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Find vectors making a certain angle with given vectors

  1. Aug 8, 2011 #1
    1. The problem statement, all variables and given/known data

    Find all unit vectors in R4 making an angle of [itex]\pi/3[/itex] with the three vectors
    A=(1,1,-1,-1)
    B=(1,-1,1,-1)
    C=(1,-1,-1,1)

    2. Relevant equations
    u.v=|u||v|cos[itex]\Theta[/itex]


    3. The attempt at a solution
    using V=(w,x,y,z) as the vector we are trying to find, I solved the above equation for all three vectors A,B and C obtaining simultaneous equations to solve, however I obtained
    x=y=z and w2-wx-x2=0
    I am not sure how to solve this to find all unit vectors.
    Also is there a method of doing this that I am unaware of?
     
  2. jcsd
  3. Aug 8, 2011 #2

    vela

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    How did you get w2-wx-x2=0? Did you use the fact that V is a unit vector?
     
  4. Aug 9, 2011 #3
    I haven't yet considered the unit vector part, I was just going to divide the answer by the modulus.

    I obtained this results as |u|cos[itex]\Theta[/itex] is 2*1/2=1 for all the vectors A,B&C therefore right hand side of the equation for all the vectors is |v|, so we get v.u=|v| and I took

    |v| = [itex]\sqrt{}w2+x2+y2+z2[/itex]

    I put C.u=B.u to obtain w-x-y+z=w-x+y-z which gave me that y=z

    Then A.u=B.u to obtain w+x-y-z=w-x+y-z which gave me x=y

    Then A.u=C.u to give w+x-y-z=w-x-y+z which gives x=z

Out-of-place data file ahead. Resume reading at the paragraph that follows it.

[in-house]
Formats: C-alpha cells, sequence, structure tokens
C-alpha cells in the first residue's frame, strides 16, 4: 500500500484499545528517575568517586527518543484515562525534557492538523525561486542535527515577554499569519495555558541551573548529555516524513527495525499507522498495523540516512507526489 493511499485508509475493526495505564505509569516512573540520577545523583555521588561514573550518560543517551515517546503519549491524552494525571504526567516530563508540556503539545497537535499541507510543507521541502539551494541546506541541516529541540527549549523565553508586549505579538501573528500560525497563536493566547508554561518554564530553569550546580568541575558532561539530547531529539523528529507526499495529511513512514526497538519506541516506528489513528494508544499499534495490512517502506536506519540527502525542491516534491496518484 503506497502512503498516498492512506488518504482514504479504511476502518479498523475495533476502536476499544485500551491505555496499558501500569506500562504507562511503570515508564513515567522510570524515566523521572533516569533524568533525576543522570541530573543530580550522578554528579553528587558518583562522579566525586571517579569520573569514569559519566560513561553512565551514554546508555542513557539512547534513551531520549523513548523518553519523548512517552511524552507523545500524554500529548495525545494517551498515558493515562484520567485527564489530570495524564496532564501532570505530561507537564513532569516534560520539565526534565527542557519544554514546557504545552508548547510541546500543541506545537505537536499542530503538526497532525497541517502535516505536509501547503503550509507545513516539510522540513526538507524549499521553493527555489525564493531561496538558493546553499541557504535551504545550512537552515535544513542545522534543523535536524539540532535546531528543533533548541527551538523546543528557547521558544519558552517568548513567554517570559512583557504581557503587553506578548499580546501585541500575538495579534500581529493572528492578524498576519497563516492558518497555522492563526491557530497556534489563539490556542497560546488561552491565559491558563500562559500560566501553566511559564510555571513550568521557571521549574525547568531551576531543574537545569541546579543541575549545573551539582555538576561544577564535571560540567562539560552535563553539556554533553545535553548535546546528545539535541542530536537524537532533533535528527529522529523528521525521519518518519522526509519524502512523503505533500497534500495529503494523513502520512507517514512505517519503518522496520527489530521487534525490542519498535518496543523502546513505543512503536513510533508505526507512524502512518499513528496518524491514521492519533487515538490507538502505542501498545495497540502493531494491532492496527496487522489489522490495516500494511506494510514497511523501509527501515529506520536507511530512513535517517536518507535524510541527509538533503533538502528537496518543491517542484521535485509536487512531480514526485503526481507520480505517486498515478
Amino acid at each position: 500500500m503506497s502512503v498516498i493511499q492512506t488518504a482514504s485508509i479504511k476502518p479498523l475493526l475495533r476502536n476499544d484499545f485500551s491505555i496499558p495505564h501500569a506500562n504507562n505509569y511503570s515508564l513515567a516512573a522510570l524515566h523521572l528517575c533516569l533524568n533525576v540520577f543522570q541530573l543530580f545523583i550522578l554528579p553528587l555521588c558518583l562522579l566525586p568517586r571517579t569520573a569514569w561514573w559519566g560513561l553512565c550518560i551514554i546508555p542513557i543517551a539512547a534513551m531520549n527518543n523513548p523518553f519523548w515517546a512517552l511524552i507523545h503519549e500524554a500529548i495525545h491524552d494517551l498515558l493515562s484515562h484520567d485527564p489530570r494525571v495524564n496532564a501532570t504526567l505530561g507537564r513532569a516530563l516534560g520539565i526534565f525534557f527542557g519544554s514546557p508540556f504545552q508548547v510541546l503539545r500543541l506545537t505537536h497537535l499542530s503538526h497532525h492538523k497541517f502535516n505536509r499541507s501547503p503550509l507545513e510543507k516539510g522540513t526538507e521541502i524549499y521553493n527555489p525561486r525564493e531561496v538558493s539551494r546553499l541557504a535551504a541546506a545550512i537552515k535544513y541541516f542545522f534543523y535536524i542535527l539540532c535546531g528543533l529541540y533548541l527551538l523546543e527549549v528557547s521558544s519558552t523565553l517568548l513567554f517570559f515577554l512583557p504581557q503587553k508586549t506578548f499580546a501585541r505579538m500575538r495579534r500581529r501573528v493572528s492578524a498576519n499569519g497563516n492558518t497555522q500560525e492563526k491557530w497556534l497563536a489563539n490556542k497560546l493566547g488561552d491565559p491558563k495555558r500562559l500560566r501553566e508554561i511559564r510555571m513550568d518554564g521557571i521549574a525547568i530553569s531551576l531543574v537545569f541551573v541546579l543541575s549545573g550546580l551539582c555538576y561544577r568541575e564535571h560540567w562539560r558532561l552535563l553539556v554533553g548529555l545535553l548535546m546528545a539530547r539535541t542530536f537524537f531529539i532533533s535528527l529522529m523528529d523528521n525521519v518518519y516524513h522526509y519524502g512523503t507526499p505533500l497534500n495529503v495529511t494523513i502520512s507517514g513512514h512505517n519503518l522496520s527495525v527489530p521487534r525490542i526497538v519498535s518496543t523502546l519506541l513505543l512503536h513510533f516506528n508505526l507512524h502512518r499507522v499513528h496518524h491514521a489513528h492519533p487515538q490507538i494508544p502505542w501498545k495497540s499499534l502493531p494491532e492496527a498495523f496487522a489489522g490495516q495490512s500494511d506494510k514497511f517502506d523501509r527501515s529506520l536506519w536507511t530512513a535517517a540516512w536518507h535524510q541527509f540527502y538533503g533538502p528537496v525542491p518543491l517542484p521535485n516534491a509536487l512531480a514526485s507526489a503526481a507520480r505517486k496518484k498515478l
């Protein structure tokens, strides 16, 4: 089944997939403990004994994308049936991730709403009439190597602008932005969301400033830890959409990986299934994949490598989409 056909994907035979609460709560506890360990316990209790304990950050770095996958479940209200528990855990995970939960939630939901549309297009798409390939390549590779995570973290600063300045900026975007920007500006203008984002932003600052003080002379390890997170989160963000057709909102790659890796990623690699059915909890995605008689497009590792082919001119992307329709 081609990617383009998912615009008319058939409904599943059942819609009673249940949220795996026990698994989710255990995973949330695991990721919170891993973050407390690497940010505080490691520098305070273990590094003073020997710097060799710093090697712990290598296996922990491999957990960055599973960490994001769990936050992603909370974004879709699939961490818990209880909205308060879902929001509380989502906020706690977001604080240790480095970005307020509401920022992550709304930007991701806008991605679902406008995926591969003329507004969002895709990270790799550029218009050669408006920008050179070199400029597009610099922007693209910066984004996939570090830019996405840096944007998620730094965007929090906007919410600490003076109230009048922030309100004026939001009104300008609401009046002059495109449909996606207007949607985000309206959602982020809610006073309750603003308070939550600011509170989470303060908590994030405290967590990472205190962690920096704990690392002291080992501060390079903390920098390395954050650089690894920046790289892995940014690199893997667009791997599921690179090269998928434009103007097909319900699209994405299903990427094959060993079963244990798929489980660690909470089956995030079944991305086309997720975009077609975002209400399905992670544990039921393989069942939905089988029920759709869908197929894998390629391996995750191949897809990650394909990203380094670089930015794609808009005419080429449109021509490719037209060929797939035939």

so if you take x, y & z to all equal x (for example)

    and use any of the equations we get w-x=[itex]\sqrt{}w2+3x2[/itex]
    from this I got the w2-wx-x2=0
     
  5. Aug 9, 2011 #4

    vela

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    Recheck your algebra. The second equation doesn't follow from the first.

    Also, if you use the fact that |V|=1, the first equation will give you w=1+x.
     
    Last edited: Aug 9, 2011
  6. Aug 9, 2011 #5

    Okay, sorry I got the algebra wrong, I do not obtain w2-wx-x2=0 instead, I get w=-x. Which would be a solution, however, then fact vela pointed out w=1+x contradicts this, so what value am I supposed to use?
     
  7. Aug 9, 2011 #6

    vela

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    How'd you get w=-x? I got wx+x2=0. Try again!
     
  8. Aug 9, 2011 #7
    Yes, I obtained this too, the you get x(w+x)=0
    Therefore you get either x=0 or w+x=0 which leads to my answer w=-x
     
  9. Aug 9, 2011 #8

    vela

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    Heh. I didn't recognize the root. But there's no problem. You have two equations and two unknowns:
    \begin{align*}
    w+x & = 0 \\
    w-x & = 1
    \end{align*}
    You can solve that.

    Also, don't just ignore the x=0 solution as well.
     
  10. Aug 9, 2011 #9
    therefore we get w=1/2 therefore x=-1/2 y=-1/2 and z=-1/2

    Also using x=0 we get w=0, y=0 & z=0
    so when it asks for all the unit vectors there must only be one, as the second one has a modulus of zero. So are they no more unit vectors apart from
    (0.5,-0.5,-0.5,-0.5)?
     
  11. Aug 9, 2011 #10

    vela

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    You didn't handle the x=0 case correctly. In particular, it doesn't follow that w=0 from x=0.
     
  12. Aug 10, 2011 #11
    Yes, I see it now, if x=0, then the |v|=1 still so we can use the equation w-x=1.
    This implies that w=1, and as x=y=z=0
    We get the second unit vector (1,0,0,0)

    So there are two unit vectors for this answer. Thank you for all your help :)
     
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